Antarctic Peninsula

A tight lineup of Gentoo penguins on the penguin highway.

The big day had finally arrived. Linda and I were going to set foot on Antarctica itself. The culmination of a life’s dream and ambition to visit all 7 continents of the earth. All morning long the Captain cautiously navigated our ship through the dense sea and pack ice, at one time making contact with a small iceberg. An exciting event to say the least as it hit the ship and scraped down it’s length, collecting paint to show where it made contact. Onboard the ship the air was electric with anticipation as we stood on the forward observation deck with our fellow adventurers watching the land mass grow closer. Linda and I were in the third grouping to disembark and it was a supreme effort on both of our parts to be patient as we impatiently waited for our turn to board the zodiac that would take us ashore. As we each disembarked and set foot on the continent the palpable anxious energy became an all encompassing blissful joy radiating from all who were on shore. Here at Brown Bluff we were appropriately greeted by Antarctica with some nice snow flurries while we observed an Adelie penguin colony.  Our second destination of the day, Paulet Island was canceled due to excessive sea ice blocking access.  As an alternative activity a polar plunge was scheduled.  The water was a balmy 29 degrees, not quite cold enough for Linda and myself so we abstained.

Our second day traveling down the Antarctica Peninsula would take us to Cierva Cove. Cierva Cove is a deep water cove located on the Palmer Coast on the Antarctic Peninsula.   Here continuous calving of glaciers filled the cove with hundreds of deep blue icebergs. Upon entering the cove my initial feeling was how small and insignificant our ship was as we cruised along the face of the glacier. It towered above our ship and appeared at times to completely surround us. Soon I realized that the iceberg filled sea encircling the ship confused my vision, giving the illusion of being enclosed within the glacier.  Once my initial awe subsided I started to focus on smaller bits of the big picture. Wildlife was in abundance everywhere. The calving of the glaciers not only creates numerous icebergs but also aerates the ocean water attracting large colonies of krill which in turn attracts a large variety of wild life which feeds upon them. This certainly was one of the most stunningly beautiful places on earth I have ever visited.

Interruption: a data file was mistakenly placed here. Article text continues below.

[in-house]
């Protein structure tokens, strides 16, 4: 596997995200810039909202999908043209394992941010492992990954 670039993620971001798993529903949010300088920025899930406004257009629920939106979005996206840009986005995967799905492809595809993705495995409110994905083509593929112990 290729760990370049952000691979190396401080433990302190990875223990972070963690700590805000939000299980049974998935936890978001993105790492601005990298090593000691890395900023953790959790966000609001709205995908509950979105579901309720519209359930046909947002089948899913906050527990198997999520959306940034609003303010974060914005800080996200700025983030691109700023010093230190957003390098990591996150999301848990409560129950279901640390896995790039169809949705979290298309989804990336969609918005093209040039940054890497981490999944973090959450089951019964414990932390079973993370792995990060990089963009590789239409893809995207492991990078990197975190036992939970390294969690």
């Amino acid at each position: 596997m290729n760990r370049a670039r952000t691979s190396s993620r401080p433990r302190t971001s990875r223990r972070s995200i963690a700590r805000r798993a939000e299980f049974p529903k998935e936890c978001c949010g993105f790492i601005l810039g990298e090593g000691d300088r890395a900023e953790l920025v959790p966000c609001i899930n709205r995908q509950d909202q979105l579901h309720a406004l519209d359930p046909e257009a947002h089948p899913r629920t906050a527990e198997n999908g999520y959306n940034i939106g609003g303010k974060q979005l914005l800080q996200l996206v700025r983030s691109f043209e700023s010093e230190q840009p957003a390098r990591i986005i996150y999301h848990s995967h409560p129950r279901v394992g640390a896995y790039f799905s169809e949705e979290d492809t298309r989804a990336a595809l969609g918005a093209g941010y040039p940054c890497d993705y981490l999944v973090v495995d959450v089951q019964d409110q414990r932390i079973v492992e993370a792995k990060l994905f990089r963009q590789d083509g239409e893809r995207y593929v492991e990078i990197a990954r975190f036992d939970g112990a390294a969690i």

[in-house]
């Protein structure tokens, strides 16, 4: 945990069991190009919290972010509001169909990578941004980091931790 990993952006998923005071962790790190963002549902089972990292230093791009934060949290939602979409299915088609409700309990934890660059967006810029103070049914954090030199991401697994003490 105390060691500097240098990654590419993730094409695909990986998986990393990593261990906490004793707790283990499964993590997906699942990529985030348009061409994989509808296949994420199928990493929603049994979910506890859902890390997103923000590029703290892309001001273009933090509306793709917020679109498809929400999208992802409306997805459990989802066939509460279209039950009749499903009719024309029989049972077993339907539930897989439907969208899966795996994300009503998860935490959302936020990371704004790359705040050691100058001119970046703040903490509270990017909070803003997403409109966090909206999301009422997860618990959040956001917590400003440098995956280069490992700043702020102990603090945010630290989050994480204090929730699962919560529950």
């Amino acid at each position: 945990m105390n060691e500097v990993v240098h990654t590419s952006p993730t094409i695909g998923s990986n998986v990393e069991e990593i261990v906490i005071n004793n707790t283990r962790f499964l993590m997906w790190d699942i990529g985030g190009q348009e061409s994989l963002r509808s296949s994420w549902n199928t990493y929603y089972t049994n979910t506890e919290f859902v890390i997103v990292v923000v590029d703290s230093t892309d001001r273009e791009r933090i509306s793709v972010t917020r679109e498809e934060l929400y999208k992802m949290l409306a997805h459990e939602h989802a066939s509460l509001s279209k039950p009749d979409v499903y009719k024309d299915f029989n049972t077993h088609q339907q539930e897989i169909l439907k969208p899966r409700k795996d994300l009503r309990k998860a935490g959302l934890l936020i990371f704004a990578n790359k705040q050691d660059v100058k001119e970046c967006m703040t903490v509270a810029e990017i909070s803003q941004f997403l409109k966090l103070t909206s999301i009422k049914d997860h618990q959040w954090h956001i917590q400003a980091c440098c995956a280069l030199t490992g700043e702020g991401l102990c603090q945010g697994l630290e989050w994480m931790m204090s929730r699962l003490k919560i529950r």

The morning of December 31st would find us navigating the Neumayer Channel on our way to Damoy Point. I awakened early and found my way to the observation deck at the crack of doom so I would not miss a thing. The Neumayer Channel is a quite narrow channel that parallels the Antarctic Peninsula. Majestic glaciated mountains lined the channel to each side of the ship. As we undulated our way though the channel and the walls closed in around us it gave the appearance of being on a small lake surrounded by steep rugged mountains,  their snowfields becoming towering glaciers that spilled into the bay around us. The Neumayer Channel is now on “The Most Beautiful Places I Have Visited” list. (I’ve got an extra large binder I can keep adding pages to) Our mornings destination Damoy Point was a beautiful small bay to anchor and get off and explore an old British airbase and what else….. more penguins!